OPINION: Never too old to upgrade

By Mitch MacKay of East Jordan

SO I BOUGHT MYSELF A BRAND-NEW CELL PHONE.

I figured that being 75 and medically disabled I oughta have one of these thingies for emergencies, as opposed to walking down a roadside, with a walker, seeking a payphone or a friendly neighbor.

Calling a wrecker is ordeal enough since it involves a half-hour of negotiations to accomplish a verification that someone is on the way in estimated hours, winch and all knight-of-the-road equipment aboard.

Much desirable to sit in a warm vehicle to await than to mush on through the snow or even the tar and gravel of roadside breakdown.

“New” but not the “latest thing,” that is, the finger-painting touch-pad phones now current, the kind you see people playing with while talking to others in split-screen live action drama reenacted in situ adventure whilst ensconced in comfort and convenience wherever one might be, McDonald’s, perched on dashboard, tavern, office cubicle between dual computer screens, waiting rooms, laundromats, busy hubbub of daily grind machinations unto evening’s soirees at the local home-away-from-home bar cocktail hour.

For me, however, the old-fashioned cell phone was adequate, or so I thought.

Au contraire.

The new old version does most of the stuff that the touch-screen does, and it even allows dialing a call when once you figure out how that works.

First, the program choice of minutes and span of coverage is decided, the daily plan v. the minute plan basically.

The daily plan at $2 a day when once activated by sending or receiving a call was discovered to be activated by unwanted calls from, one supposes, spammers, scammers and worse, totally wasted cost and time allotted but no way to curtail these extraneous nuisances.

Thus, changing to the $.25 per minute plan was logical, which of course further indebted me to the intricacies of computerized navigating of the wonders inside this little black box which needs charging every few days, if not every few hours depending, I guess, on usage.

Earlier phones of the then latest design were relatively simple to use and to understand, even if equipped with a camera.

There were and presumably still are subsidized cell phone plans by government agencies explicitly for the aged, the infirm, the indigent who in eleemosynary status are granted free phones and to some extent free service for emergencies and intimated convenience.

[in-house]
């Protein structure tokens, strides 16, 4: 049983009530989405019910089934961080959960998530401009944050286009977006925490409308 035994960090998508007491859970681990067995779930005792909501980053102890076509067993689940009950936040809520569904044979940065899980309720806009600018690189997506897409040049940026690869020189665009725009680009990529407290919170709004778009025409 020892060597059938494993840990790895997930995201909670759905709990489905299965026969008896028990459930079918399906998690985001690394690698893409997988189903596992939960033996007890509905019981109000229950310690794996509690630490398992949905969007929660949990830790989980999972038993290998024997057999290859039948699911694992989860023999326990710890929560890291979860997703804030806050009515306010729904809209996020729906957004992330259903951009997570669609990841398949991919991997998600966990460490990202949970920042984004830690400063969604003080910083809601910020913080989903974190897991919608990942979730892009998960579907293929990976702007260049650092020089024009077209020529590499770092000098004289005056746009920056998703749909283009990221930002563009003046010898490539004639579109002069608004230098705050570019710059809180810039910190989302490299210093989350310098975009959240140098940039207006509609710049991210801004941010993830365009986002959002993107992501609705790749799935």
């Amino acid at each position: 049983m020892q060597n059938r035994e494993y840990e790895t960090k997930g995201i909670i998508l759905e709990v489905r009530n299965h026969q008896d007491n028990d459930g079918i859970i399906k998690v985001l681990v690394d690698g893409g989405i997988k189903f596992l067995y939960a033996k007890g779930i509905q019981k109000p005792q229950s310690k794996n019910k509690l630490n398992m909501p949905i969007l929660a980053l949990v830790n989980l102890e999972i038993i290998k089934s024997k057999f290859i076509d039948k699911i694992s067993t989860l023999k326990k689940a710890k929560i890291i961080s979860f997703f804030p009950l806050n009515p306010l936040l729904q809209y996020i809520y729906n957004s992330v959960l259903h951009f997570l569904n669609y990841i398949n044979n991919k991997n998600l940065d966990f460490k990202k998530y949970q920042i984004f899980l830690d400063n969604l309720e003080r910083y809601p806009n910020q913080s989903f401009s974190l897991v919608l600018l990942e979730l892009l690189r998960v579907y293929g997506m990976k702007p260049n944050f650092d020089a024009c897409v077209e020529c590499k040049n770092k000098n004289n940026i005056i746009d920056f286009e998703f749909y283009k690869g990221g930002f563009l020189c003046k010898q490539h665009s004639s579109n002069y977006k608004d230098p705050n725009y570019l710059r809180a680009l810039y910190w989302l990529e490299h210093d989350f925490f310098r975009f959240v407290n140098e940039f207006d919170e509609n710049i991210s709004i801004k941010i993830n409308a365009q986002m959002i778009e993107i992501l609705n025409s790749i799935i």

I myself tried one of these since the profile wasn’t too distant from circumstances if one considers the wide expanse of insolvency in this country at present and incremental recent past – near-50% of Americans underwater in some sense now regardless hyperbolic propaganda.

Receipt thereof upon initial setup begot an intermittent voicemail message in, I kid you not, a perfect rendition of Flip Wilson’s Geraldine (anyone remember her?) saying in drag vocal “Whey you at?”

After some years of carrying this and that cell phone which incidentally were almost never used but for grocery shopping orders and helping a friend’s broken-down vehicle negotiations gave way to a stretch of time without since need seemed vacated in actual terms.

Why carry such devices if they’re never used?

But time like the river keeps on flowing and winds will howl and snows will converge and signs appear to remind that there do come those times when emergency phone service is a strikingly essential thing.

I even had an old carrying case with beltloop from the dispensed-with collection of old phones, video recorders (Flip Video), handy little devices come and gone, leaving me with the latest new-old phone to carry and use.

Wrong.

There is, to put it in common parlance, no ON-OFF button.

Or, there certainly is but it does a whole lot more than that, more than the expertise gained through the first Cobra answer machine in 1979 which required a thorough study of the manual to get things activated.

Thence on to cassette recorder-copier tape machines which proved easier than the old reel-to-reel manual splicing technique, subsequent to learning the ropes of the turntables of the 1950s which allowed changing from 45rpm to 78rpm to 331/3 rpm, wonder of wonders.

And this after extensive study of TV tubes and antennas that need constant replacement and adjustment.

It’s easy to see the consternation quotient presented to the electronically-challenged among us.

Home copy-print-scan printers figure in there somewhere, a handy-dandy inclusion to home office tactical, um, professionalism.

You know, all that stuff that 7-year-olds can do.  All grandparents nod acknowledgement.

“It is what it is” and “No U-Haul behind the hearse” sums it up neatly for the disenfranchised of society whether electronically, figuratively, superannuated, insolvent, inconvenienced, stalwart albeit stymied survivors of modernity.

Utilitarianism peeks through these fogs of ever-changing technology seeking a parting of the clouds via ratiocination, or satellite.

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